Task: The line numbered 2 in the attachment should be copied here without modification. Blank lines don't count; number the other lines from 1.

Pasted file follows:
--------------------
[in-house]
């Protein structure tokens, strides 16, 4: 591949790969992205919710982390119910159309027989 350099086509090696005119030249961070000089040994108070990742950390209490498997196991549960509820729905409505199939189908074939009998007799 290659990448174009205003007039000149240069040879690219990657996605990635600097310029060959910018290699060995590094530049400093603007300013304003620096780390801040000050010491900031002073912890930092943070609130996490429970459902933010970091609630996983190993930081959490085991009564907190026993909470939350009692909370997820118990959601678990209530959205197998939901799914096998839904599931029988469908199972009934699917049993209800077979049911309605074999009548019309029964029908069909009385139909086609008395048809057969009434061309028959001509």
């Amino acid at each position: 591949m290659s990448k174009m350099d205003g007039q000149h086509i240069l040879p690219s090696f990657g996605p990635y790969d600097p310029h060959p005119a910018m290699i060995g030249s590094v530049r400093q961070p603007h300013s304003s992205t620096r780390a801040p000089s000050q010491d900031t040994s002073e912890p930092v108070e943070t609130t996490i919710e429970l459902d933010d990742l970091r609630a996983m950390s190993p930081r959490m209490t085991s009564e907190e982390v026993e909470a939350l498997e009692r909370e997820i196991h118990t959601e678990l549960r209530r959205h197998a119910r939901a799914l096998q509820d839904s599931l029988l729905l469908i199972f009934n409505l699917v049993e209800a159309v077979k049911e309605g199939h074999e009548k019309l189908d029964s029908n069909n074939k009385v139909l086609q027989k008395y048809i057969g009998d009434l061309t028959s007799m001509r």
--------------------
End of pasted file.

């Protein structure tokens, strides 16, 4: 591949790969992205919710982390119910159309027989 350099086509090696005119030249961070000089040994108070990742950390209490498997196991549960509820729905409505199939189908074939009998007799 290659990448174009205003007039000149240069040879690219990657996605990635600097310029060959910018290699060995590094530049400093603007300013304003620096780390801040000050010491900031002073912890930092943070609130996490429970459902933010970091609630996983190993930081959490085991009564907190026993909470939350009692909370997820118990959601678990209530959205197998939901799914096998839904599931029988469908199972009934699917049993209800077979049911309605074999009548019309029964029908069909009385139909086609008395048809057969009434061309028959001509």